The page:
Another problem is the sheer volume of volumes. Where can I neatly stack them in categories without risk of having cat-egories of another sort think they were placed somewhere in neat piles simply for their enjoyment and recreation? We five live in a very small area; there's not a lot of room and I have to respect that four cats need room to run, climb, flop, jump, wrestle and chase, especially if their mom is up and about and doing interesting stuff. They want to be involved too. All of that combined with stacks of books on the floor and furniture doesn't leave a lot of space and, consequently, the potential for my neat stacks to remain neat becomes problematic.
The third problem is that I always find books I want to read NOW. Not next week or even as soon as I finish one of the two or three I have going at any particular moment. Maybe I bought it three or four years ago and haven't yet read it, but time is no barrier. That's one reason I have two or three books going at any given time; I start one, get sidetracked and next thing I know I'm into another and another and another. It's like peanuts: I can't eat just one or read just one. I eventually finish them all (well, most of the time) and then I start the process all over again. Giving up my satellite TV has given me more time to read but also more time to start new books. Truth be told, it's given me more time to spend tidying up the bookcases but somehow that project never gets off the ground, or, at least, not really. Books do get moved from place to place and I finally have my EfM textbooks all in one place (except one I have loaned out), but it's hardly a scratch on the surface.
In the course of my search I've found more than a few books I don't remember having read, have no Book Darts and which look intriguing. They've been in a file basket next to the desk for a while and its time to try to find them space on the bookshelves, but the lure of The Essential Guide to Jewish Prayer and Practices, Chittister's The Rule of Benedict, or Lift Every Voice: Constructing Christian Theologies from the Underside are proving almost too much to ignore.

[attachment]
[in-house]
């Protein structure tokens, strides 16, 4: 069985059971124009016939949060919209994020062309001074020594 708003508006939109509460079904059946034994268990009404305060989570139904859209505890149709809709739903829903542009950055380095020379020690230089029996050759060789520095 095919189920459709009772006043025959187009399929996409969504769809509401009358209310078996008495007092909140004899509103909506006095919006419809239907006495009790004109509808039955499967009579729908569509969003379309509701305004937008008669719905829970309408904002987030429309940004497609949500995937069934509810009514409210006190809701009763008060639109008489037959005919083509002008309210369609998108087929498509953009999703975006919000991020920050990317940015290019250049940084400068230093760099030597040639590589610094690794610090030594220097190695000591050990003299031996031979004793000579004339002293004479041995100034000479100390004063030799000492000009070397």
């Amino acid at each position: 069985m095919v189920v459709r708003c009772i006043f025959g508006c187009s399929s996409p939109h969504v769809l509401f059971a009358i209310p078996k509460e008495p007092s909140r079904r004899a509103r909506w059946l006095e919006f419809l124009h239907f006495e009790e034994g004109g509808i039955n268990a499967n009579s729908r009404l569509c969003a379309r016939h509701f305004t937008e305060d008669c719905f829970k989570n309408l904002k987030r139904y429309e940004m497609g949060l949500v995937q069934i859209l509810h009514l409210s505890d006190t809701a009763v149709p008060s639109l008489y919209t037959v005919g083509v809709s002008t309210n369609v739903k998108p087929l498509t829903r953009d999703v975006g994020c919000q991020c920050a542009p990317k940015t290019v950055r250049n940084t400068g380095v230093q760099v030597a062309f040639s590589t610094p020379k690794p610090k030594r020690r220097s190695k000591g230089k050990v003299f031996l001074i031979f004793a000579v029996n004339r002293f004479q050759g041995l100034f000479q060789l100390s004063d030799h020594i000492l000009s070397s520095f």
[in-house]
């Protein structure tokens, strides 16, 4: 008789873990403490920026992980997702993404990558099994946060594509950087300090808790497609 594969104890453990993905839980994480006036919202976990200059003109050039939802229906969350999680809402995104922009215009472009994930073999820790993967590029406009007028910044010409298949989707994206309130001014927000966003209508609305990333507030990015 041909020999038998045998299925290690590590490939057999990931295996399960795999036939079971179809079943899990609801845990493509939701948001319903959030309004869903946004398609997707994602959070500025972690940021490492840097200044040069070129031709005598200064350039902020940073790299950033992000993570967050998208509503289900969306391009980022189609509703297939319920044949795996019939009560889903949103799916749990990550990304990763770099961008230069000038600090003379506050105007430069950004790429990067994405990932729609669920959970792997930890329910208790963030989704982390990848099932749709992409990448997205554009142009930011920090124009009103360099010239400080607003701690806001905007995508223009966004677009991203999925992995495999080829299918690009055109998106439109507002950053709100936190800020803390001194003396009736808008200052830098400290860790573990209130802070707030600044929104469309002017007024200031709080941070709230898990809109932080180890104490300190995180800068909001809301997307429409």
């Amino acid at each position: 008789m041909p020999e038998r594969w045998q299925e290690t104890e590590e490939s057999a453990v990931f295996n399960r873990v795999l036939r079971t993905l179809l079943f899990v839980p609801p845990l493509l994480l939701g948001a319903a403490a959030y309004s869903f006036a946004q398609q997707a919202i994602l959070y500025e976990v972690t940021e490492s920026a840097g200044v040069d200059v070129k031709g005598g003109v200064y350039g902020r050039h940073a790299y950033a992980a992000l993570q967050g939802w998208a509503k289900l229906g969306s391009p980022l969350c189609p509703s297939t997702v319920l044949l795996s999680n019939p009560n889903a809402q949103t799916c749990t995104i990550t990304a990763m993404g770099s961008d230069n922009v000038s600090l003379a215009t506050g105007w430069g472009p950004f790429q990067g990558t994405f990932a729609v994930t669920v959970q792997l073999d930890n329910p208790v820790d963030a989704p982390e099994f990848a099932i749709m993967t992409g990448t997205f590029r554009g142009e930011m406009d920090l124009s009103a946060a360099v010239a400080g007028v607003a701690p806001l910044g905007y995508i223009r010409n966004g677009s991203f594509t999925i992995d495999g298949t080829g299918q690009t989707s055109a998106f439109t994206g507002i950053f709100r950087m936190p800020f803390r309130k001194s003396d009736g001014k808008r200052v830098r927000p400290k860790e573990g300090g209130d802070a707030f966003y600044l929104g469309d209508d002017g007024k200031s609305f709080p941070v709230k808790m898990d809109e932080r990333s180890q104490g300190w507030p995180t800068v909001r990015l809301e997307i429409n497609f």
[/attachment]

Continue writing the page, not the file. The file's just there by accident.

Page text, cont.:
I know. The thirty minutes or so I've spent writing about my need to reorganize and categorize my books could have been spent actually doing the reorganizing and categorizing but I have a muse that calls now and again and, as the old saying goes, "If you don't use it, you lose it." Maybe what I write isn't much worth reading, but it's something I felt I needed to say, at least on some level. The books, as my friend Mouse always says about procrastination and work that needs to get done, "will still be there tomorrow." Quite the philosopher, that Mouse. Meanwhile I do need to get ready for church -- after finding a new place to stick the aforementioned books that I'm trying NOT to dig into this minute. And still continue to look for the walkabout labyrinth book.
Part with a book and lighten the project of reorganizing? I'd almost rather lose an arm -- or a cat!